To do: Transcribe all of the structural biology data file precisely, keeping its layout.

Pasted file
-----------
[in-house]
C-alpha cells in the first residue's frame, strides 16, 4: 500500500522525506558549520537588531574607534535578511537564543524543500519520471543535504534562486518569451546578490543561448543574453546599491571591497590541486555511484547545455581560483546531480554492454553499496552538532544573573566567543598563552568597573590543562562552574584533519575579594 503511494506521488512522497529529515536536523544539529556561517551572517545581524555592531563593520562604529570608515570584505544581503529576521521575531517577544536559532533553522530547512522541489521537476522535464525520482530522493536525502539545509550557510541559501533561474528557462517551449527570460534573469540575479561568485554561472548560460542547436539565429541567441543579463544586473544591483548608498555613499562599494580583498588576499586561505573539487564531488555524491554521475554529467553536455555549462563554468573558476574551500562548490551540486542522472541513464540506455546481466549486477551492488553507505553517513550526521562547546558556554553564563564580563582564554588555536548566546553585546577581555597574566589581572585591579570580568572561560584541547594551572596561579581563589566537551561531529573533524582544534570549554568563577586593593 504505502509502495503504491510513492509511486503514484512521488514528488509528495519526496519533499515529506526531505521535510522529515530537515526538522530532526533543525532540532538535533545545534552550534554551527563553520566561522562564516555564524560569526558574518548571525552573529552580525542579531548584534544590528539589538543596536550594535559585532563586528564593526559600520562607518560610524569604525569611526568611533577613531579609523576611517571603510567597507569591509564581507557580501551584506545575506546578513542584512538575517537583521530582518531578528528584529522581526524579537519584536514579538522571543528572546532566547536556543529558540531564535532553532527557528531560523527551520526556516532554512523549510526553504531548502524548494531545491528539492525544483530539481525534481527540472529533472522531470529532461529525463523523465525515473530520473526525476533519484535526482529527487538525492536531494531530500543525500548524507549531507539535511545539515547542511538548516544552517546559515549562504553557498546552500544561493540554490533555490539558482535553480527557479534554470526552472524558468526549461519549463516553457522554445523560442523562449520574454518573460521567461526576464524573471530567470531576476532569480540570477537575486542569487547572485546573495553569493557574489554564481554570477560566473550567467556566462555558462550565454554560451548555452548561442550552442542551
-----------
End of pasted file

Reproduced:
[in-house]
C-alpha cells in the first residue's frame, strides 16, 4: 500500500522525506558549520537588531574607534535578511537564543524543500519520471543535504534562486518569451546578490543561448543574453546599491571591497590541486555511484547545455581560483546531480554492454553499496552538532544573573566567543598563552568597573590543562562552574584533519575579594 503511494506521488512522497529529515536536523544539529556561517551572517545581524555592531563593520562604529570608515570584505544581503529576521521575531517577544536559532533553522530547512522541489521537476522535464525520482530522493536525502539545509550557510541559501533561474528557462517551449527570460534573469540575479561568485554561472548560460542547436539565429541567441543579463544586473544591483548608498555613499562599494580583498588576499586561505573539487564531488555524491554521475554529467553536455555549462563554468573558476574551500562548490551540486542522472541513464540506455546481466549486477551492488553507505553517513550526521562547546558556554553564563564580563582564554588555536548566546553585546577581555597574566589581572585591579570580568572561560584541547594551572596561579581563589566537551561531529573533524582544534570549554568563577586593593 504505502509502495503504491510513492509511486503514484512521488514528488509528495519526496519533499515529506526531505521535510522529515530537515526538522530532526533543525532540532538535533545545534552550534554551527563553520566561522562564516555564524560569526558574518548571525552573529552580525542579531548584534544590528539589538543596536550594535559585532563586528564593526559600520562607518560610524569604525569611526568611533577613531579609523576611517571603510567597507569591509564581507557580501551584506545575506546578513542584512538575517537583521530582518531578528528584529522581526524579537519584536514579538522571543528572546532566547536556543529558540531564535532553532527557528531560523527551520526556516532554512523549510526553504531548502524548494531545491528539492525544483530539481525534481527540472529533472522531470529532461529525463523523465525515473530520473526525476533519484535526482529527487538525492536531494531530500543525500548524507549531507539535511545539515547542511538548516544552517546559515549562504553557498546552500544561493540554490533555490539558482535553480527557479534554470526552472524558468526549461519549463516553457522554445523560442523562449520574454518573460521567461526576464524573471530567470531576476532569480540570477537575486542569487547572485546573495553569493557574489554564481554570477560566473550567467556566462555558462550565454554560451548555452548561442550552442542551